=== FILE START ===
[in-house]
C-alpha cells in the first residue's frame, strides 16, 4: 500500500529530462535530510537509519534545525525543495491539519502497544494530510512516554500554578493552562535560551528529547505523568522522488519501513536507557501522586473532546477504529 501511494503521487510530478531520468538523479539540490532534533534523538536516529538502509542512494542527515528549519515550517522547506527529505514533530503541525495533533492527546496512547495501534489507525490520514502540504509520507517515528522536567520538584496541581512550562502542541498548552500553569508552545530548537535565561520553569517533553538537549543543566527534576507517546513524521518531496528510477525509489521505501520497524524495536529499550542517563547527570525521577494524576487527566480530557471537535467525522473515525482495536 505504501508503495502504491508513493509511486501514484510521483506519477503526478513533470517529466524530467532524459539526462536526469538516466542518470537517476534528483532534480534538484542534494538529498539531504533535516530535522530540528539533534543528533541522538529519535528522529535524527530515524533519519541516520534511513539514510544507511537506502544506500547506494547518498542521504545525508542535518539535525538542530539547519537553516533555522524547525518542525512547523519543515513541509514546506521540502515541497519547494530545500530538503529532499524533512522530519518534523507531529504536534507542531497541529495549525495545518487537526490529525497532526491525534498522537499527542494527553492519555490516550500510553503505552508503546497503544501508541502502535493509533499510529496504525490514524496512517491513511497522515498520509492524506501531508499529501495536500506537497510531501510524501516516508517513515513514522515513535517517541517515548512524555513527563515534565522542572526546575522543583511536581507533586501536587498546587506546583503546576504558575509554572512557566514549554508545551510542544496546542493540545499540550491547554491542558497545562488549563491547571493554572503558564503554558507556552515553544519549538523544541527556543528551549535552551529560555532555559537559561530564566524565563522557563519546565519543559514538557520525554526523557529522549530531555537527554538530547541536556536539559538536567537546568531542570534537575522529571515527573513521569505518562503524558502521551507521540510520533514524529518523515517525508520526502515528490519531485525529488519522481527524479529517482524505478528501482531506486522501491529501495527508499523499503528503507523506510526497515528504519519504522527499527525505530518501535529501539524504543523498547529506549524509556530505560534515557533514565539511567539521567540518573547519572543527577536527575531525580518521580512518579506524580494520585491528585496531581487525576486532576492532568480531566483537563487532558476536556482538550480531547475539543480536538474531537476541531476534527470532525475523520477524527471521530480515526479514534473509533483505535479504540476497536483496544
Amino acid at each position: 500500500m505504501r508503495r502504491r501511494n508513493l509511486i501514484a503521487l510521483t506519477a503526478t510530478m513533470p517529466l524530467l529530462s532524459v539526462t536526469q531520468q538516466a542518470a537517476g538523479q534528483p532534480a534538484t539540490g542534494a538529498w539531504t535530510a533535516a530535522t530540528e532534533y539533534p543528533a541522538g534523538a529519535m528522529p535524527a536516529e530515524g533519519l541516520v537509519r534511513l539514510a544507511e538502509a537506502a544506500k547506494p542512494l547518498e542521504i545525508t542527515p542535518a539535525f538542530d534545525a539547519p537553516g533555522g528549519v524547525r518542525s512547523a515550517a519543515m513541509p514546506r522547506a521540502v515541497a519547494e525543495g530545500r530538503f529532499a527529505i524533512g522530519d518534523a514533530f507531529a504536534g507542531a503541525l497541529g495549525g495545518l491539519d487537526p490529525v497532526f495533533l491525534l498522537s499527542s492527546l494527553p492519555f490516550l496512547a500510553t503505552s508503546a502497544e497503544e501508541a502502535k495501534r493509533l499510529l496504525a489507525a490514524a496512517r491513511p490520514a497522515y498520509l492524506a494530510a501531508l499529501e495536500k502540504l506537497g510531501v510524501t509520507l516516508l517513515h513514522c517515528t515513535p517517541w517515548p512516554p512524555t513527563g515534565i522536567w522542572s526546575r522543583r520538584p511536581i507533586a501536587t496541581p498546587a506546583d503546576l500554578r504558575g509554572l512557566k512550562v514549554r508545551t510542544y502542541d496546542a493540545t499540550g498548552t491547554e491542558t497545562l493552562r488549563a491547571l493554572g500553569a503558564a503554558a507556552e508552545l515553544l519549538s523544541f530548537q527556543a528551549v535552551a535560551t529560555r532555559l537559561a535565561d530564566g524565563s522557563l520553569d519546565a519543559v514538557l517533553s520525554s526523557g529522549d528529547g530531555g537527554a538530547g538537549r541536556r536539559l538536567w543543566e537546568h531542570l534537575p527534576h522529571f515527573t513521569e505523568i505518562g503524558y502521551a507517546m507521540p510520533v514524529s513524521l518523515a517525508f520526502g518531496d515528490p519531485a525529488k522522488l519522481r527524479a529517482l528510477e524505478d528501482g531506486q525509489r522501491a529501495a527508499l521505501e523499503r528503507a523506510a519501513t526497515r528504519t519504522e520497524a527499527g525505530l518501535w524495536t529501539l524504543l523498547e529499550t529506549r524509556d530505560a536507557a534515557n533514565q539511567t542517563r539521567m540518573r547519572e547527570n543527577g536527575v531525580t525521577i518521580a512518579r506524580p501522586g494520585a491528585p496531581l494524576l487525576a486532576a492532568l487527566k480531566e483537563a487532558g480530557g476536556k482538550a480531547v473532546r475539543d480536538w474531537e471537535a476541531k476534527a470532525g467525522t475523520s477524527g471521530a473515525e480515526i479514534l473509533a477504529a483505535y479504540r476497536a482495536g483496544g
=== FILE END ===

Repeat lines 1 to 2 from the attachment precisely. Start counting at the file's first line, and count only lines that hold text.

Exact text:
[in-house]
C-alpha cells in the first residue's frame, strides 16, 4: 500500500529530462535530510537509519534545525525543495491539519502497544494530510512516554500554578493552562535560551528529547505523568522522488519501513536507557501522586473532546477504529 501511494503521487510530478531520468538523479539540490532534533534523538536516529538502509542512494542527515528549519515550517522547506527529505514533530503541525495533533492527546496512547495501534489507525490520514502540504509520507517515528522536567520538584496541581512550562502542541498548552500553569508552545530548537535565561520553569517533553538537549543543566527534576507517546513524521518531496528510477525509489521505501520497524524495536529499550542517563547527570525521577494524576487527566480530557471537535467525522473515525482495536 505504501508503495502504491508513493509511486501514484510521483506519477503526478513533470517529466524530467532524459539526462536526469538516466542518470537517476534528483532534480534538484542534494538529498539531504533535516530535522530540528539533534543528533541522538529519535528522529535524527530515524533519519541516520534511513539514510544507511537506502544506500547506494547518498542521504545525508542535518539535525538542530539547519537553516533555522524547525518542525512547523519543515513541509514546506521540502515541497519547494530545500530538503529532499524533512522530519518534523507531529504536534507542531497541529495549525495545518487537526490529525497532526491525534498522537499527542494527553492519555490516550500510553503505552508503546497503544501508541502502535493509533499510529496504525490514524496512517491513511497522515498520509492524506501531508499529501495536500506537497510531501510524501516516508517513515513514522515513535517517541517515548512524555513527563515534565522542572526546575522543583511536581507533586501536587498546587506546583503546576504558575509554572512557566514549554508545551510542544496546542493540545499540550491547554491542558497545562488549563491547571493554572503558564503554558507556552515553544519549538523544541527556543528551549535552551529560555532555559537559561530564566524565563522557563519546565519543559514538557520525554526523557529522549530531555537527554538530547541536556536539559538536567537546568531542570534537575522529571515527573513521569505518562503524558502521551507521540510520533514524529518523515517525508520526502515528490519531485525529488519522481527524479529517482524505478528501482531506486522501491529501495527508499523499503528503507523506510526497515528504519519504522527499527525505530518501535529501539524504543523498547529506549524509556530505560534515557533514565539511567539521567540518573547519572543527577536527575531525580518521580512518579506524580494520585491528585496531581487525576486532576492532568480531566483537563487532558476536556482538550480531547475539543480536538474531537476541531476534527470532525475523520477524527471521530480515526479514534473509533483505535479504540476497536483496544